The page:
‘So she came to Greenwich that night, and was received as queen. And the next day, being Sunday, the king’s grace kept a great court at Greenwich, where his grace with the queen offered at mass, richly dressed. And on Twelfth Night, which was Tuesday, the king’s majesty was married to the said queen Anne solemnly, in her closet at Greenwich, and his grace and she went publicly in procession that day, she having a rich coronet of stone and pearls set with rosemary on her hair, and a gown of rich cloth of silver, richly hung with stones and pearls, with all her ladies and gentlewomen following her, which was a goodly sight to behold.’ Anne of Cleves marries King Henry VIII, 1540
Henry VIII of England
Henry VIII was King of England from 21 April 1509 until his death. Henry was the second Tudor monarch, succeeding his father, Henry VII. Henry is best known for his six marriages and, in particular, his efforts to have his first marriage, to Catherine of Aragon, annulled. His disagreement with the Pope on the question of such an annulment led Henry to initiate the English Reformation, separating the Church of England from papal authority and appointing himself the Supreme Head of the Church of England. Despite his resulting excommunication, Henry remained a believer in core Catholic theological teachings.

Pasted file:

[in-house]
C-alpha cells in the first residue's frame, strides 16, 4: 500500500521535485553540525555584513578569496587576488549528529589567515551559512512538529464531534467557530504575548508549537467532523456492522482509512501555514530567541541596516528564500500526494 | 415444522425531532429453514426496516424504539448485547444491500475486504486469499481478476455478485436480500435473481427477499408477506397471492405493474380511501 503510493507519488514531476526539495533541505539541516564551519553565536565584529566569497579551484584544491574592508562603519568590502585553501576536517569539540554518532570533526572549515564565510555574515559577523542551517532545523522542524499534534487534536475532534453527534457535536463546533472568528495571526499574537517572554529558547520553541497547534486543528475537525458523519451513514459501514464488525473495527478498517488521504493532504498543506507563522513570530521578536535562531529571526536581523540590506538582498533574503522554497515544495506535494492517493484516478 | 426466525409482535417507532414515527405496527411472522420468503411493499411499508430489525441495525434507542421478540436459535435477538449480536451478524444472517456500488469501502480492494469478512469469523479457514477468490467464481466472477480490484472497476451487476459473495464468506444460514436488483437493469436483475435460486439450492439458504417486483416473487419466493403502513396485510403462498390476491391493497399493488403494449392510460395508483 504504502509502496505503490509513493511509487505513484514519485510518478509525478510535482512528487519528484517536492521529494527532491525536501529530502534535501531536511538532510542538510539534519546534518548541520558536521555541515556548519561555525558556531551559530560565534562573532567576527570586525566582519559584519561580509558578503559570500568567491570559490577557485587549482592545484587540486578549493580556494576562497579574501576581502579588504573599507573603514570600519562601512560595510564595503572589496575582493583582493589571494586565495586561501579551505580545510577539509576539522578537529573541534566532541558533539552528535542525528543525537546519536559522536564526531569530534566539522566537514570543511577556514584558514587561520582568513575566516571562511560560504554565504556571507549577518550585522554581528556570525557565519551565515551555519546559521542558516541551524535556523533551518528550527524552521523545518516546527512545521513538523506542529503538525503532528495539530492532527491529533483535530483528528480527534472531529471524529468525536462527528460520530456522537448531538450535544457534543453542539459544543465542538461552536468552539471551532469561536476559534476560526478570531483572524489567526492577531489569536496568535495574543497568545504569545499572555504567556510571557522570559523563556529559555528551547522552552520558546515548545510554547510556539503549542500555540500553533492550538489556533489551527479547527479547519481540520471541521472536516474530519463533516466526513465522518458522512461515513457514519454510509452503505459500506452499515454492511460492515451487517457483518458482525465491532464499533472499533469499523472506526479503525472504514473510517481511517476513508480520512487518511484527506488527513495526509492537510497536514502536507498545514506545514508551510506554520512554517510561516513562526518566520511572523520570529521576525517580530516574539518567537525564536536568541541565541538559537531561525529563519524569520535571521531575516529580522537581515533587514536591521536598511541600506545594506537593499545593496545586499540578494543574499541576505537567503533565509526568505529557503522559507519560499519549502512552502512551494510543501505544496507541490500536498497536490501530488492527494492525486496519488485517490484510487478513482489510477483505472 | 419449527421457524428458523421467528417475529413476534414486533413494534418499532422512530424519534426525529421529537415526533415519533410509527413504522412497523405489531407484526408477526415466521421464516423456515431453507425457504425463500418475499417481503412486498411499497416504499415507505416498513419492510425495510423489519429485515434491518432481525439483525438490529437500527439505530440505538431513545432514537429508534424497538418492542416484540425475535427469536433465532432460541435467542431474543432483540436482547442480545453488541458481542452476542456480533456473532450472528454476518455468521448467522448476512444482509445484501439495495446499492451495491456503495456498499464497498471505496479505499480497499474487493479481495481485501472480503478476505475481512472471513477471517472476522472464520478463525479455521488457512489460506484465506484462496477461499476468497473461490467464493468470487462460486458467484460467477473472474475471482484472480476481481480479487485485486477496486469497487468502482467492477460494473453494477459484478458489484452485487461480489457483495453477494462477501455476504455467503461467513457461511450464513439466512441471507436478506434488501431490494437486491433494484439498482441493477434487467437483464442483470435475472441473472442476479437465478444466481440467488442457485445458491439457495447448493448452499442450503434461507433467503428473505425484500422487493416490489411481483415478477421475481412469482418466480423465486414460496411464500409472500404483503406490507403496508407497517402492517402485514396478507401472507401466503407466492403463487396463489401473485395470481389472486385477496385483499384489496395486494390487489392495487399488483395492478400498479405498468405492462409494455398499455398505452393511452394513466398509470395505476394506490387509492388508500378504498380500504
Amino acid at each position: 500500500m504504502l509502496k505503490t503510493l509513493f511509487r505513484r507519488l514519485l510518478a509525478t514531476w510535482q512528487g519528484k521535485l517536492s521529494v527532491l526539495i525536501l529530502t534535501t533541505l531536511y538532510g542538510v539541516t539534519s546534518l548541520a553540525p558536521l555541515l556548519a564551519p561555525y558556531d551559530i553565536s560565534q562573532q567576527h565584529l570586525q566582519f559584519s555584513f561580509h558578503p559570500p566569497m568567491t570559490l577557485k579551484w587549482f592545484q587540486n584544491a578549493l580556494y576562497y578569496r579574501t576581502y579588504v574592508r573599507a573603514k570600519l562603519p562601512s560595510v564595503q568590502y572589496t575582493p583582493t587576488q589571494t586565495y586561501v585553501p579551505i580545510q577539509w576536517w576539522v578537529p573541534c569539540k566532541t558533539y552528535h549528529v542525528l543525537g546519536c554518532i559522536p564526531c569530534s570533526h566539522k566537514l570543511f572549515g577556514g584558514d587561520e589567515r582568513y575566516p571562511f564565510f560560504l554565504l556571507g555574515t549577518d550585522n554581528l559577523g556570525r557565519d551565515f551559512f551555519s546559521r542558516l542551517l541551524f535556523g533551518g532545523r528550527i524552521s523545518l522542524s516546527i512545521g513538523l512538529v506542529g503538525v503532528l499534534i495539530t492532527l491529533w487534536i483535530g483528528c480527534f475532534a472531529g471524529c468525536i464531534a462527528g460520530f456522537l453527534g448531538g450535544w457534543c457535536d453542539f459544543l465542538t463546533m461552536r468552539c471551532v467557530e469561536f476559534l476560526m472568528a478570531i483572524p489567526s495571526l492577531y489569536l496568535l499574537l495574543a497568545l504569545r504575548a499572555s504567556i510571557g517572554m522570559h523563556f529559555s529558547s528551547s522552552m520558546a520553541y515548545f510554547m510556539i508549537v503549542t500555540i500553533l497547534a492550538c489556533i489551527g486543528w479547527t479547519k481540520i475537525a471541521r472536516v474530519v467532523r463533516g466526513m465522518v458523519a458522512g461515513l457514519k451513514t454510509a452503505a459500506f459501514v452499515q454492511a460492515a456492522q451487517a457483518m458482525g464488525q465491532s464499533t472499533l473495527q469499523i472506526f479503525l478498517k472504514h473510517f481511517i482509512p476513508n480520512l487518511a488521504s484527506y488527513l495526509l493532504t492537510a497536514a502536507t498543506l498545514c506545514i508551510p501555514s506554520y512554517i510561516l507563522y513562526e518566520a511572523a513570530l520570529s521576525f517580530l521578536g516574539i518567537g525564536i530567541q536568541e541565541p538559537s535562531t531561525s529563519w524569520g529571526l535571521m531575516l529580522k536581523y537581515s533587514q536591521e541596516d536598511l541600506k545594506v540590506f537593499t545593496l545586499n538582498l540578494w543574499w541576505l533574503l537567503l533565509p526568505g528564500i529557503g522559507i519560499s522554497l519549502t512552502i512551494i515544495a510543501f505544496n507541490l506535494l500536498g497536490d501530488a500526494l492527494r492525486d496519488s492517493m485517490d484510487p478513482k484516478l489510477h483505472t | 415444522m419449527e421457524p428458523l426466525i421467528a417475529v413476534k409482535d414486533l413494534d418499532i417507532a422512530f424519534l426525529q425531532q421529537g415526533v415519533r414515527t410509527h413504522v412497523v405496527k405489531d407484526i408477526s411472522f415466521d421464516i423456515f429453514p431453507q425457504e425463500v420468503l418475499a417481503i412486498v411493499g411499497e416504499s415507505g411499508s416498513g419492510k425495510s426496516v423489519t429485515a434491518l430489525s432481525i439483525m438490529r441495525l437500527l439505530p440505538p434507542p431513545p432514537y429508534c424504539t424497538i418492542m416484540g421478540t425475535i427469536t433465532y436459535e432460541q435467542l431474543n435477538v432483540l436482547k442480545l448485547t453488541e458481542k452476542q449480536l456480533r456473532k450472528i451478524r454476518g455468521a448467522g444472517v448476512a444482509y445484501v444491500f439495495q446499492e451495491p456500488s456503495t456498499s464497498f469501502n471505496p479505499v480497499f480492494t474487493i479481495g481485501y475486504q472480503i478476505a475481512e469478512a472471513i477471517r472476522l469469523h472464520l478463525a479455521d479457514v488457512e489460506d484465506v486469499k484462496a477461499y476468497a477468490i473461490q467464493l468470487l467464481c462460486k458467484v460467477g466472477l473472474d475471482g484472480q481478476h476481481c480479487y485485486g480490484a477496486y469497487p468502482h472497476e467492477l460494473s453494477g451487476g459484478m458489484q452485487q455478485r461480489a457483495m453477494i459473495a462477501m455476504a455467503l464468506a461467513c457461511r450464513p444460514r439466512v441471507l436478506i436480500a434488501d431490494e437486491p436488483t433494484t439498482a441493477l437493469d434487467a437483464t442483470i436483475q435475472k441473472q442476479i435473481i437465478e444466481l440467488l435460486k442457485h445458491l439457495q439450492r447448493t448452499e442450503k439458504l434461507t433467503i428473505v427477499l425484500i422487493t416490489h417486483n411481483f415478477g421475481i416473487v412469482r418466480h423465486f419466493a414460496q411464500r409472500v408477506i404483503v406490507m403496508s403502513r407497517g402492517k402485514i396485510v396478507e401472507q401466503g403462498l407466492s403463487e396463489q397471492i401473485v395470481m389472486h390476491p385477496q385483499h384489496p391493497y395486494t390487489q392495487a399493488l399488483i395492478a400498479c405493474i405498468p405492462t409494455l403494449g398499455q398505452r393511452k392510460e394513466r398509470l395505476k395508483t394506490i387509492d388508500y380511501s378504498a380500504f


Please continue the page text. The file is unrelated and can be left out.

Anne of Cleves
Anne of Cleves was Queen of England from 6 January 1540 to 9 July 1540 as the fourth wife of King Henry VIII. The marriage was declared never consummated and, as a result, she was not crowned queen consort. Following the annulment of their marriage, Anne was given a generous settlement by the King, and thereafter referred to as the King’s Beloved Sister. She lived to see the coronation of Queen Mary I, outliving the rest of Henry’s wives.